48hr Challenge 2018 - Salt Lake City Participant: KEIKI TAYLOR
Interviewed by guest blogger, Vanilla Tupu
Transcribed by resident blogger, Gabriel Faatau’uu-Satiu
Keiki Taylor, on the set of short film, Hugh. Dir by Keiki Taylor in partnership with Spy Hop and it's programme, PitchNic. Image taken by Casey Josephson.
Can you introduce yourself in a few sentences?
My name is Keiki Taylor, of Fijian and palagi descent. I am a film student, studying at the University of Utah. I’ll be in my 3rd year this coming fall.
How did you come to be involved with the Pasifika Film Fest? How did you hear about it?
I actually heard about this from a Pasifika friend of mine who sent me a DM on Instagram about it. I thought the idea of it was really cool, and something I really needed at the time. So I applied and got in.
What was your decision to join the 48hr challenge?
The decision to doing the 48hr challenge was a gateway for me to connect with my Pasifika side and work alongside other Pasifika artists. Prior to this, I had never worked with anyone of Pasifika descent in any film project. So part of doing this challenge was personal in the sense that we could create stories from those of Pasifika ancestry.
How was the process of the 48hr challenge for you?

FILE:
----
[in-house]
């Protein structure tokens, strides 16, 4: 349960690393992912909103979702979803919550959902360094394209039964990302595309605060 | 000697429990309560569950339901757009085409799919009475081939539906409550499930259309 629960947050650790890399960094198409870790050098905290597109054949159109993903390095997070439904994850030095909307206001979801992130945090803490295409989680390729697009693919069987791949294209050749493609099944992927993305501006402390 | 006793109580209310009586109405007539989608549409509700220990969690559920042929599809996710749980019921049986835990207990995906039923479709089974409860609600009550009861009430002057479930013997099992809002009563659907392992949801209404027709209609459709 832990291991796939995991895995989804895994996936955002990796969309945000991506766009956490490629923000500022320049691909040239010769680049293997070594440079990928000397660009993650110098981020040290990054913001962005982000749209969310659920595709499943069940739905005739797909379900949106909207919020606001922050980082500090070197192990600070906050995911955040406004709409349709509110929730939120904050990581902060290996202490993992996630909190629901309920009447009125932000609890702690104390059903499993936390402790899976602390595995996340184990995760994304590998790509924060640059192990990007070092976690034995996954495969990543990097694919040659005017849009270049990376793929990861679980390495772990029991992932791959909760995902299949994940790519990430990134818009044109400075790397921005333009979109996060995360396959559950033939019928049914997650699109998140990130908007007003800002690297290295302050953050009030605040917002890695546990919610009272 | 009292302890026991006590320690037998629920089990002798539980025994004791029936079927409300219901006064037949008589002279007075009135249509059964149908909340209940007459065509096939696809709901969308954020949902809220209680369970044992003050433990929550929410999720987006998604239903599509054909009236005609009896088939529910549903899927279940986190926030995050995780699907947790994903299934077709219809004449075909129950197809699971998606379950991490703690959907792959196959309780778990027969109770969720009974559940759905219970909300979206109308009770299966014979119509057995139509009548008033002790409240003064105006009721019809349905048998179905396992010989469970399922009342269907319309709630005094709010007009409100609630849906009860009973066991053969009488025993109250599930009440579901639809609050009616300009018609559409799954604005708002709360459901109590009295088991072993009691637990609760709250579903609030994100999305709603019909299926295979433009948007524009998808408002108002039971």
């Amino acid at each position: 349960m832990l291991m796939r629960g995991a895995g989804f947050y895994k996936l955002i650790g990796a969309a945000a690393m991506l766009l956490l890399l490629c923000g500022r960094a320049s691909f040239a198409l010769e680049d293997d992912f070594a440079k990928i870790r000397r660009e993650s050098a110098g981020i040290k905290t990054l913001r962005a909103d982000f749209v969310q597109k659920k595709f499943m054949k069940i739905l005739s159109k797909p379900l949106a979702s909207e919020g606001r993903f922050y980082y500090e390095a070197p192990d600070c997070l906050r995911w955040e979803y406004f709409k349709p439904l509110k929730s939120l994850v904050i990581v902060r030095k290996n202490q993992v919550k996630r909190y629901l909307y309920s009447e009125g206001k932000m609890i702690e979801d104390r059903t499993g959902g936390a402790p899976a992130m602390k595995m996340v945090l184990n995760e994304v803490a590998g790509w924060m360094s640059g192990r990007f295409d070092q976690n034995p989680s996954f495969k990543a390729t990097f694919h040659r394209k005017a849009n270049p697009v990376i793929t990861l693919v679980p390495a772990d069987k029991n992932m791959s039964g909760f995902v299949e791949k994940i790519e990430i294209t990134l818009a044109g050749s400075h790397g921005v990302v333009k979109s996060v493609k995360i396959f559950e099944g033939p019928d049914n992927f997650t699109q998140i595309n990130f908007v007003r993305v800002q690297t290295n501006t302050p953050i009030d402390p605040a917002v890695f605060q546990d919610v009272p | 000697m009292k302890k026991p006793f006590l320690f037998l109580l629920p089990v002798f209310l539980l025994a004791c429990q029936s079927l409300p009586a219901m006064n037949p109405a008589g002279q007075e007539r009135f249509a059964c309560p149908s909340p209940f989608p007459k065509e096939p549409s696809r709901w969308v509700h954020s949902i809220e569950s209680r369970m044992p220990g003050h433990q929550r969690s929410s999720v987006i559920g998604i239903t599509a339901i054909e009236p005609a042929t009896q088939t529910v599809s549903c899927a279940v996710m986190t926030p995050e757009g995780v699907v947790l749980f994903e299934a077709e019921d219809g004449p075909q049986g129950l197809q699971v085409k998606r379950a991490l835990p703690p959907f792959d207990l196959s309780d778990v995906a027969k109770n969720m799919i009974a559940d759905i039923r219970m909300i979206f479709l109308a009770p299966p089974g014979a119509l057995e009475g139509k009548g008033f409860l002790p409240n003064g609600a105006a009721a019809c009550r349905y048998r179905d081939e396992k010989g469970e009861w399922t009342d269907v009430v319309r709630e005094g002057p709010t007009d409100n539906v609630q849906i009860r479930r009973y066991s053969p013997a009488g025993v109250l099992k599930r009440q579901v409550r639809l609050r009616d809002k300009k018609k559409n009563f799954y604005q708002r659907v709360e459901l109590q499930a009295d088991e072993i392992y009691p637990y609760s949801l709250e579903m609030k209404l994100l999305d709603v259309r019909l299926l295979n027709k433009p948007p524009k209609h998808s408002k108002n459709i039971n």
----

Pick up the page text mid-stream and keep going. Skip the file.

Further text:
The 48hr challenge helped me to connect with Pasifika people across all spectrums of filmmaking such as writers/directors and allowed me to make those connections for ongoing and future projects. When I did the challenge, we took the works of an established Pasifika artist/poet and created footage to go over it.
Keiki Taylor getting B-Roll footage in Big Cottonwood Canyon for Theatre Promo piece "The Woods" part of The Fringe Festival. Image taken by Mason Henrie.
What have you been up to since the challenge?
Since the challenge, I’ve spent most of my time supporting and helping other artists create work while honing in on my own craft. Being a part of the original 48hr challenge has coincided by really helping me as a film student.
Being located in SLC do you find that there is a strong Pasifika filmmaking hub/community? If yes/no how has that affected your craft?
The Pasifika community group here is bigger than you’d think. A lot of the people are passionate about growing it. I feel like it is still growing and running strong.
There are 2 main Pasifika arts organisations based here in Salt Lake City. One is called Pasifika First Fridays (https://www.facebook.com/pasifikafirstfridays/) who collaborated/helped with PFF to run the 48hr challenge and the other one is PEAU (Pacific Enrichment of Art, Utah) (https://www.facebook.com/emPEAUer/) who work across various mediums of storytelling. Both organisations I’ve been able to connect and do more work through too.
Keiki Taylor scouting locations in Salt Lake City for an upcoming/undisclosed project. Image taken by Sri Radhakrishnan.
As someone of Pasifika heritage, what does it mean to have spaces like Pasifika Film Festival exist?
It sounds kinda cheesy, but it means everything to me. We are underrepresented in alot of industries, not just film. Its just nice to have spaces that create stories of people who look like me, by people who look like me too.
Do you have a Pasifika artist that you aspire towards, look up to?
There are sooo many. A few that come to mind. I love Taika Waititi. I love his films. He’s just amazing!